One of the most interesting sights in Rye is the 18th century house built by James Lamb, later lived in by several famous writers, and managed since 1950 by the British National Trust. The two story red brick house, just around the corner from our hotel, was where Henry James lived between 1898 and 1916 and wrote some of his finest novels, including The Golden Bowl. After he left Rye, his friend E.F. Benson, author of the popular Mapp and Lucia novels, moved into Lamb House, followed later by the prolific writer Rumer Godden. From the narrow cobblestone street, Lamb House looks quite plain and austere, but when you pass through the house you discover a large walled garden that was much loved by the writers who lived there.
A glass conservatory once led into the garden from the room where James did much of his writing, but a World War Two bomb destroyed it. The rest of the house and the garden managed to survive both that blast and the war, despite the village’s strategic location on its hill by the channel. Meandering paths lead through the spacious rectangular garden, under trees and across lawns and among a variety of flower beds. Some afternoons, tea is served at small tables in the garden.
Designed by a friend of Henry James, the garden looks today much as it did in James’ time. Vines climb the brick walls, roses, lilies, spring bulbs, and herbaceous borders frame the lawn and set off the old house. The protective brick walls, trees, and shrubs give the garden a peaceful, comfortable feeling. It’s easy to imagine sitting at one of the wrought iron tables or on one of the benches under a tree, writing or just relaxing. Although not as grand or spectacular as the other gardens we visited on this trip, we also could picture ourselves caring for this garden.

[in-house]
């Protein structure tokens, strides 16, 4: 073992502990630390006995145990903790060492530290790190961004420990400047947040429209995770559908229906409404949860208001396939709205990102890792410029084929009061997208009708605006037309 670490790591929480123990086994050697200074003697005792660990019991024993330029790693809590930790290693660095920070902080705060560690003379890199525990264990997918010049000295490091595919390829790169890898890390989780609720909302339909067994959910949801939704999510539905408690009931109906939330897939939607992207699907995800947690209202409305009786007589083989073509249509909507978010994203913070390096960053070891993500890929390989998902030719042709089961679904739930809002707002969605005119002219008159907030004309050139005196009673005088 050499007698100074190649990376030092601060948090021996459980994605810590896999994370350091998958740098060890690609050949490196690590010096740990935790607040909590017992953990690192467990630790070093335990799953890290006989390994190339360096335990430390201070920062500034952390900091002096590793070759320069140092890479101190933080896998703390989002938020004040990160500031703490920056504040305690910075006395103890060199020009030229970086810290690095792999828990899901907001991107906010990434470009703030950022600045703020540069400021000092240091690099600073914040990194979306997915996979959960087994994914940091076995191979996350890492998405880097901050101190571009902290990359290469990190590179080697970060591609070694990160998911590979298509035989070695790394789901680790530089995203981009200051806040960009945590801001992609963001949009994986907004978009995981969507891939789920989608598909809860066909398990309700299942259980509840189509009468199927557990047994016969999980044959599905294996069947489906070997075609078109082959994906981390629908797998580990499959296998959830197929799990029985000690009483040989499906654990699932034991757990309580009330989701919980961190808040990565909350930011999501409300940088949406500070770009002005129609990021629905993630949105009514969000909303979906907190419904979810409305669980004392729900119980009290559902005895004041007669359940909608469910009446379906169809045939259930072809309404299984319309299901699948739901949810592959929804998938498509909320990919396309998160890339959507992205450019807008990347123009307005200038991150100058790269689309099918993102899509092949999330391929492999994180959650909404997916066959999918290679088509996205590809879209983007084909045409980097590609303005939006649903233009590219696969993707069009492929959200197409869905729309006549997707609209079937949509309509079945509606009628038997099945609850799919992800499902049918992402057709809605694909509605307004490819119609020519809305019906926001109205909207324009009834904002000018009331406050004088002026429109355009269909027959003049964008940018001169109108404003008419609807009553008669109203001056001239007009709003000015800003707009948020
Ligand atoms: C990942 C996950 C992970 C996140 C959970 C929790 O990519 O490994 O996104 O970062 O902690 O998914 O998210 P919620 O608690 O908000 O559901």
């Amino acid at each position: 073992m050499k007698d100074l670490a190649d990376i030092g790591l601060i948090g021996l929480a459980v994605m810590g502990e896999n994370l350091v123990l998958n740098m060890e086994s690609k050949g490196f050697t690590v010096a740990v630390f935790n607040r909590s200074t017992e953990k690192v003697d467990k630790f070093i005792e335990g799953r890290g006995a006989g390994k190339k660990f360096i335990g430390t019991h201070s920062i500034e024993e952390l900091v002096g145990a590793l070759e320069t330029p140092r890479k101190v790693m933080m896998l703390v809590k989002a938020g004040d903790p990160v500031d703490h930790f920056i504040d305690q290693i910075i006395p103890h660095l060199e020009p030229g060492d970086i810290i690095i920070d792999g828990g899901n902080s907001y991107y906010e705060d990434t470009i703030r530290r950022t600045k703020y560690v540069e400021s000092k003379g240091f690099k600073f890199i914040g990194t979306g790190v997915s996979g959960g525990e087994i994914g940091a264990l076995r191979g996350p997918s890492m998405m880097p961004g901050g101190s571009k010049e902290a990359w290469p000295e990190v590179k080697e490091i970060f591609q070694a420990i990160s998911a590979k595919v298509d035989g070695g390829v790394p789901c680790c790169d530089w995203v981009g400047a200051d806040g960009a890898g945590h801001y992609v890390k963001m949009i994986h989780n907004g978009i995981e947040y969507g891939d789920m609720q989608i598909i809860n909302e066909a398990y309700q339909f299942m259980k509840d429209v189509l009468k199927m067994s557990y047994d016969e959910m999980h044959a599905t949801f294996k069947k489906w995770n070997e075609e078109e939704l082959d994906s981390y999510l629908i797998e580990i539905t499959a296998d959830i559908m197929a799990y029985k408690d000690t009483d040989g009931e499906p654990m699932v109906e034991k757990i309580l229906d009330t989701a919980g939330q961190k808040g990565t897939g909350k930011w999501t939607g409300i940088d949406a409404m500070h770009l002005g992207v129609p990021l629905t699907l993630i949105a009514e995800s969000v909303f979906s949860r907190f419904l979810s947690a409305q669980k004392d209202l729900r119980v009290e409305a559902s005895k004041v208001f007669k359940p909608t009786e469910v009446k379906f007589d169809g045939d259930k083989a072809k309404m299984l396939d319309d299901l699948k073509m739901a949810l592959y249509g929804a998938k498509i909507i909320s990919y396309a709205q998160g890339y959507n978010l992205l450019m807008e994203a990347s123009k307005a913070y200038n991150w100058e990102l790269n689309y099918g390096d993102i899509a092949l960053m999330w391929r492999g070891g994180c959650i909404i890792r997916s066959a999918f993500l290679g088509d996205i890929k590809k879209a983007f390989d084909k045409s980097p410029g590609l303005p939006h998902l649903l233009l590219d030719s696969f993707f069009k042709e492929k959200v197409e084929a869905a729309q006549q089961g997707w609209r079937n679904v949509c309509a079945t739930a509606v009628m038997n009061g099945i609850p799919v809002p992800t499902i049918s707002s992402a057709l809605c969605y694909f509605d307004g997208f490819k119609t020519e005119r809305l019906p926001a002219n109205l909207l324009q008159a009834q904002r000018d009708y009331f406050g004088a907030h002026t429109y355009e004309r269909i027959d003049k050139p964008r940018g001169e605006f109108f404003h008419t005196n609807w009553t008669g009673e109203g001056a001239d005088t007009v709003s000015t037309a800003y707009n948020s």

Fans of the Mapp and Lucia books can walk through the downstairs rooms of the house open to the public and in the garden, imagining that they are at Mallards, E. F. Benson’s recreation of Lamb House and garden. Recently, a new television series based on the books was filmed at Lamb House and garden and other locations in Rye village.
Bruce Douglas Reeves, Author of DELPHINE, winner of the Clay Reynolds
Novella Competition published by Texas Review Press.